Let's Get Noughty About The Electron Electric Dipole Moment

Many physicists ascribe to the idea that the language of the universe is mathematics, and that we can describe everything with mathematics {or is the universe merely ruled by numbers? 😊}. Tanya Roussy explains that whilst this might sound crazy we've got pretty close, managing to describe everything we know of with only two equations. One covers gravity, and one equation covers everything except gravity - the standard model, because it's a mathematical model for the universe. From the 1970’s people have been testing it to see if this big theory of everything is right… but then Stephen Wolfram thinks it can be explained by dots!

We highly recommend a listen to Tanya Roussy (then at University of Colorado, Boulder) discuss her work building on Nobel Laureate Eric Cornell’s idea, trying to constrain the electric dipole moment of the electron during a Science Magazine podcast (c14:25 in). One bit of the discussion that particularly appealed to us was the answer to the question of why she is measuring 0, why would she do that? Her reply? I’m really excited about 0? Well did you consider I’m a (giant) huge nerd!”

This links well with our discussion of nerds as passionately enthusiastic people!

She succinctly explains the experiment and why the electron’s electric dipole moment (eEDM) being zero could be just as interesting as not zero to people studying the big mysteries of the universe like why matter and antimatter didn’t wipe each other out at the beginning of the universe. We also provide a link to a related commentary and a video discussing using ‘old’ particles to search for ‘new’ ones (with some great opening cartoons)!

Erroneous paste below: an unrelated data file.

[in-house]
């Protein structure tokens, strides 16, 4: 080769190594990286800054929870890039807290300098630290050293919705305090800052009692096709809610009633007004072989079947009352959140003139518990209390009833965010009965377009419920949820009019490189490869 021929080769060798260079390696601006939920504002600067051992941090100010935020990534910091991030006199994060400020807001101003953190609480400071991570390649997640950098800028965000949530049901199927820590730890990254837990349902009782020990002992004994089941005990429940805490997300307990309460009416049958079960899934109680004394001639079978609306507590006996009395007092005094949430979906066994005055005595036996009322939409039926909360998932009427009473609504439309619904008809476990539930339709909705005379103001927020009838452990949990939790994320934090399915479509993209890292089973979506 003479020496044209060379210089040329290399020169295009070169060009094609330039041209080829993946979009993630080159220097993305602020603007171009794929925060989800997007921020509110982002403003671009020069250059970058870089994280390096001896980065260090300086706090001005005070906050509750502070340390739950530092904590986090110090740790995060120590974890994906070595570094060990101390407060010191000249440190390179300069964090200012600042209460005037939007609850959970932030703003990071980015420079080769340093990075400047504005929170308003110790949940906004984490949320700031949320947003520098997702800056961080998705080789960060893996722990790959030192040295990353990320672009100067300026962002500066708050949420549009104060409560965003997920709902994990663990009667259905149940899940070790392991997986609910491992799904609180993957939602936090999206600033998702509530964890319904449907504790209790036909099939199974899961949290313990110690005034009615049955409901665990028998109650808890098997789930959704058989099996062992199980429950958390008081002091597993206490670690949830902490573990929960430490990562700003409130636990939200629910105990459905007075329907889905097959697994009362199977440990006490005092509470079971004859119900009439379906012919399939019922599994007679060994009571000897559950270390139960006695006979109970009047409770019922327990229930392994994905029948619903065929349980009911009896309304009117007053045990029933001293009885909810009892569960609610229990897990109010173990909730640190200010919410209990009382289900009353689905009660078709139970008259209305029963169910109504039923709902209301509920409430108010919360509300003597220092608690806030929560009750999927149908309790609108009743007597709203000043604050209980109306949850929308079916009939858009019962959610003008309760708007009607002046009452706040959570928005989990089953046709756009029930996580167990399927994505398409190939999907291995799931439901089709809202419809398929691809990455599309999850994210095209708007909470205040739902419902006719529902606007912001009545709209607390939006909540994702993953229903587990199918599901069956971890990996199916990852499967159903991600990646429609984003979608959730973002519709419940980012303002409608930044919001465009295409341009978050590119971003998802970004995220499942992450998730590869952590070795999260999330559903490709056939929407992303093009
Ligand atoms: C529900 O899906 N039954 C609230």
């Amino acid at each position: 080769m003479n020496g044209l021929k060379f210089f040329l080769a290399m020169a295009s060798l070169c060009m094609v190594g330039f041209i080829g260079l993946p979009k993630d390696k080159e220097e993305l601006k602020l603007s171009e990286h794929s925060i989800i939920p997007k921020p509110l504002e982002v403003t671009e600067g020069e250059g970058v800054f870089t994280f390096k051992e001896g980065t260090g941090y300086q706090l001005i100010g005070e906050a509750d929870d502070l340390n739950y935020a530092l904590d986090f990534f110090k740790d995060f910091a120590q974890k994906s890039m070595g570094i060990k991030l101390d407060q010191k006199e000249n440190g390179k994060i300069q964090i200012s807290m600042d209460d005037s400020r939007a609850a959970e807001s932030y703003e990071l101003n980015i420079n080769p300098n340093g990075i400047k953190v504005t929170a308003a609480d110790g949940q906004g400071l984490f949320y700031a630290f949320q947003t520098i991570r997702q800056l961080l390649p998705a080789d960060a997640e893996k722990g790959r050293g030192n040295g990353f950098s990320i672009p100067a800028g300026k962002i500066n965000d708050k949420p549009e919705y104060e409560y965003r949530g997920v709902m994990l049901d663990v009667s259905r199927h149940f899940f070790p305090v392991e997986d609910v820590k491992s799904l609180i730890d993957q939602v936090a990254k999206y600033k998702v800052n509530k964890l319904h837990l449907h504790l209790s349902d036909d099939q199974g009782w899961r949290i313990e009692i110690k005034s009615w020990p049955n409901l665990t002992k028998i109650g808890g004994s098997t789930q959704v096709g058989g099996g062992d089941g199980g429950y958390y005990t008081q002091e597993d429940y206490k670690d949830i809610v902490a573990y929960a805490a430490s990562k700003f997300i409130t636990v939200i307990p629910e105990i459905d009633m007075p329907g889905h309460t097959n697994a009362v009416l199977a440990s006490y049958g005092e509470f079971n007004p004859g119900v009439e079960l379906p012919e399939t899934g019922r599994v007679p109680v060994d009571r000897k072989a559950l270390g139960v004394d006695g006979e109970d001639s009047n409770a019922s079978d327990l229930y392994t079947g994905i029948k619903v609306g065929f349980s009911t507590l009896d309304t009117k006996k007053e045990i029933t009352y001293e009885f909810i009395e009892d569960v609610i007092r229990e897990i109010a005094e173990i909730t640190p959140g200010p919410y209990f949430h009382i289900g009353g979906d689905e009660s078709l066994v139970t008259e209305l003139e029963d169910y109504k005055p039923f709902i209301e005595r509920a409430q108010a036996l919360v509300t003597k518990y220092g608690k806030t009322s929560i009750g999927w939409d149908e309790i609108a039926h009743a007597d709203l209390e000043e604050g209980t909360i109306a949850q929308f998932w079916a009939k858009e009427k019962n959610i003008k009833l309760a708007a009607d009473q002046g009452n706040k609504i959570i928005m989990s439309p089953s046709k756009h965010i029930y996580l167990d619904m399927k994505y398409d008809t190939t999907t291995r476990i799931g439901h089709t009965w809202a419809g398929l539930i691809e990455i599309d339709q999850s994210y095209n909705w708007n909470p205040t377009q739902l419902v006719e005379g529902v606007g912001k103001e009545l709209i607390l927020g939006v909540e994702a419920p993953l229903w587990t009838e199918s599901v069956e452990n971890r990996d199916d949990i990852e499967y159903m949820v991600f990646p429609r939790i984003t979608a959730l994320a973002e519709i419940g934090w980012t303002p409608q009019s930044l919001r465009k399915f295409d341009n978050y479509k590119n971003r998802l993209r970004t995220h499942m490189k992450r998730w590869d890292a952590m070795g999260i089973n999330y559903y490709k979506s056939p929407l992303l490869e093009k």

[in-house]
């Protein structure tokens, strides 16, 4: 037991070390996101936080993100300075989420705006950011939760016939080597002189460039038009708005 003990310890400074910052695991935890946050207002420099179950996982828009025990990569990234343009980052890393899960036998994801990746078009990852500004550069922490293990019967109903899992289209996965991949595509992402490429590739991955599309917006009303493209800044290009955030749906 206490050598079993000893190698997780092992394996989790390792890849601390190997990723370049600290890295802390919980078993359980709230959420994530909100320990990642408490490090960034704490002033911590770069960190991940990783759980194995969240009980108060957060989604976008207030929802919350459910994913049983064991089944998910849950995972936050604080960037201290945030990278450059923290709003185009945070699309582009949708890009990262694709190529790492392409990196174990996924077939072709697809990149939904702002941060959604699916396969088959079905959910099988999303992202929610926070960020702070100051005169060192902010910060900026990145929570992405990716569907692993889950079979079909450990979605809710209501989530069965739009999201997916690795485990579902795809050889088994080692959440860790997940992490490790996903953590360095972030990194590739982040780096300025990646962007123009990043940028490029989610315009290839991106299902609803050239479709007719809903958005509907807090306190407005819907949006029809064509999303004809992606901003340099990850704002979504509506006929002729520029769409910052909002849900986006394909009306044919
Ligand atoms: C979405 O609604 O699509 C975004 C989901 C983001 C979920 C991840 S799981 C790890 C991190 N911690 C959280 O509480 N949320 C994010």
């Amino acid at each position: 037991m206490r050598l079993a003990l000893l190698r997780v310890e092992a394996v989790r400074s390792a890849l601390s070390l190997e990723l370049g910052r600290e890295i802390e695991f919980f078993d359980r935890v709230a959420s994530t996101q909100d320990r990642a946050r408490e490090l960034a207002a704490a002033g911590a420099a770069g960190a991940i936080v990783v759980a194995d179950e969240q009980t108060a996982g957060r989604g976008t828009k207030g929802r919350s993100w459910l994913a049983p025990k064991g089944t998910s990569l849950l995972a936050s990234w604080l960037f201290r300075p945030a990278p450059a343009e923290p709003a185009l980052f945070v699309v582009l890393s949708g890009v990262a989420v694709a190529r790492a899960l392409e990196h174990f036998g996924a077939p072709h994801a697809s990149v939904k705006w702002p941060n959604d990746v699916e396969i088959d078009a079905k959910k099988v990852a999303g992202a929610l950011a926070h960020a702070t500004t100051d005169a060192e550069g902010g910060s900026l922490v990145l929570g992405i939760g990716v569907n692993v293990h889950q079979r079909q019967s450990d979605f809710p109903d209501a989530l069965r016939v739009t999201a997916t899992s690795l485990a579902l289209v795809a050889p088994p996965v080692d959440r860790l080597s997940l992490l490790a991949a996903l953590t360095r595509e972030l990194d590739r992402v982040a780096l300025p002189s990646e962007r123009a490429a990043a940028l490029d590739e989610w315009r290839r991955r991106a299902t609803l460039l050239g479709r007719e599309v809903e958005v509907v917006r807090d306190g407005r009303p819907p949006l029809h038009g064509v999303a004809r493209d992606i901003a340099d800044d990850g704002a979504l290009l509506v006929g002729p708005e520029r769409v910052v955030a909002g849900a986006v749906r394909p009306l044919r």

And here is a good summary of the experiments precision!

Cornell, Roussy and their team at NIST and JILA recently set a record for precision measurement of eEDM, improving on previous measurements by a factor of 2.4. 

How precise is that? If an electron were the size of the Earth, their study found that any asymmetry that exists would be smaller than the radius of an atom, Roussy explained.”

The team was led by Eric Cornell and Jun Ye with other members including William Cairncross, Luke Cardwell, Kai Boon Ng, Sun Yool Park, Noah Schlossberger, Yuval Shagan, Anzhou Wang and Trevor Wright.

See also

Physicists Measure the Electron’s Electric Dipole Moment To Unprecedented Precision


A new bound on the electron's electric dipole moment